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Charges of narcotics distribution and money laundering await in American courts.

American authorities are trying to extradite an Irishman accused of being an administrator at Silk Road, the Deep Web black market known for its wide selection of drugs, in order to bring him to trial on charges of narcotics distribution, computer hacking, and money laundering, reports the Independent.

Gary Davis, 25, is accused of being known as Libertas on Silk Road, one of the key members of the black market’s community. He was arrested last month as part of a worldwide sweep against several high-level Silk Road users.

Davis denies being known as Libertas.

When the original Silk Road fell in October 2013, Libertas wrote a widely read letter to the community informing them of Ross Ulbricht’s arrest but urging Silk Roaders to carry on.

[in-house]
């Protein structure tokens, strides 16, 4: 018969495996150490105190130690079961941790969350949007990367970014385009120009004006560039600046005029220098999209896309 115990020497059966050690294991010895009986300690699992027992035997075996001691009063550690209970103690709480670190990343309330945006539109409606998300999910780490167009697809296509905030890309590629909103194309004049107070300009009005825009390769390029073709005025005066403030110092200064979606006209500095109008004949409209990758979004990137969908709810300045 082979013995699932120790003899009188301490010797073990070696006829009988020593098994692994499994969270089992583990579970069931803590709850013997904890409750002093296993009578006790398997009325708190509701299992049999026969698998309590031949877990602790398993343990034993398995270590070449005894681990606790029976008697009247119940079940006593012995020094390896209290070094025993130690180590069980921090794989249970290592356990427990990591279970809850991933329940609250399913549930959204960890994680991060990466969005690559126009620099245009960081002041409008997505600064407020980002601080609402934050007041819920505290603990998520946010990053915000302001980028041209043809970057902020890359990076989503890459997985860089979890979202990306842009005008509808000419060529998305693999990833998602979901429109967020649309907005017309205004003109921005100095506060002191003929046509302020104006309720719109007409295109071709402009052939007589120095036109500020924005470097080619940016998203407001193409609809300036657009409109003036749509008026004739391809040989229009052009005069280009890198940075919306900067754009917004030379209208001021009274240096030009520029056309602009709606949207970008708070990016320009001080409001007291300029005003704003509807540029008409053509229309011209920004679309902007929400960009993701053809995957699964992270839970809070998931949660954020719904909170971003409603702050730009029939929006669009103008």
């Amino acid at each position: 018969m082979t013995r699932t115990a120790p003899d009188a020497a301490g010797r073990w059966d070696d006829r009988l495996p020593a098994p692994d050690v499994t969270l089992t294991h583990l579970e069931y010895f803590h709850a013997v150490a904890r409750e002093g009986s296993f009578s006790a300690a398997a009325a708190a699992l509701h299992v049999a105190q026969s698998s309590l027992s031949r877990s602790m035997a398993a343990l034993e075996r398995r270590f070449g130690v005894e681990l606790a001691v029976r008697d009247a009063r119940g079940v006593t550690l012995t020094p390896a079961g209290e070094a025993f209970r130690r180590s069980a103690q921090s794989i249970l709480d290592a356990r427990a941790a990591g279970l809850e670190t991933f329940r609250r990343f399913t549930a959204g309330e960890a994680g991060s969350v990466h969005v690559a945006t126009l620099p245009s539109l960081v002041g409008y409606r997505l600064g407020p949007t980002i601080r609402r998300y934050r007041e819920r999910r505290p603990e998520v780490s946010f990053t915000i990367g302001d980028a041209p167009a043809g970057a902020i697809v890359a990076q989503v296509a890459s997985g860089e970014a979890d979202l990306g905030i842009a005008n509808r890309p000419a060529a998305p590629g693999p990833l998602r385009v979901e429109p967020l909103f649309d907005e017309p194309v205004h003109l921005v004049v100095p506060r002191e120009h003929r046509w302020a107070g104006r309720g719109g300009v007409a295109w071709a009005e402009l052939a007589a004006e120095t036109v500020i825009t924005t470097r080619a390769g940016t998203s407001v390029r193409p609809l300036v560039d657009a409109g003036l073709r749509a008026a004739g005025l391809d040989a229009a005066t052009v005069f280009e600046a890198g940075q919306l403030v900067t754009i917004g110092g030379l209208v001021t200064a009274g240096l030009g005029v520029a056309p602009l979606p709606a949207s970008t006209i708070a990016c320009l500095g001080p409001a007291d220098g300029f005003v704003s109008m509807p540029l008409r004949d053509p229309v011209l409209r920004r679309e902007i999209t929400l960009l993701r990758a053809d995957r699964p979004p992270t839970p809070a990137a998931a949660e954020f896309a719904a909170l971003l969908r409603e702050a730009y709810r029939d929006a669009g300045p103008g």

"No doubt we will all regroup elsewhere,” he wrote, “and I look forward to seeing all of you again, still free and still engaging in free trade without government interference into your personal affairs.”

This extradition case comes on the heels of the arrest and attempted extradition of Eric Eoin Marques, the accused owner of Freedom Hosting, a Deep Web service that hosted the biggest collection of child pornography on the Internet. The United States seeks to try and convict both men in court. 

Each extradition is pending in Irish courts.

H/T The Independent | Photo via Guimo/Flickr

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The definitive history of Silk Road
Before Ross William Ulbricht decided he wanted to change the world, he studied physics at the University of Texas at Dallas, worked as a peer-reviewed research scientist, and finally, served as CEO of a small online used book store called Good Wagon Books. In his spare time, he enjoyed the occasional psychotropic drug.
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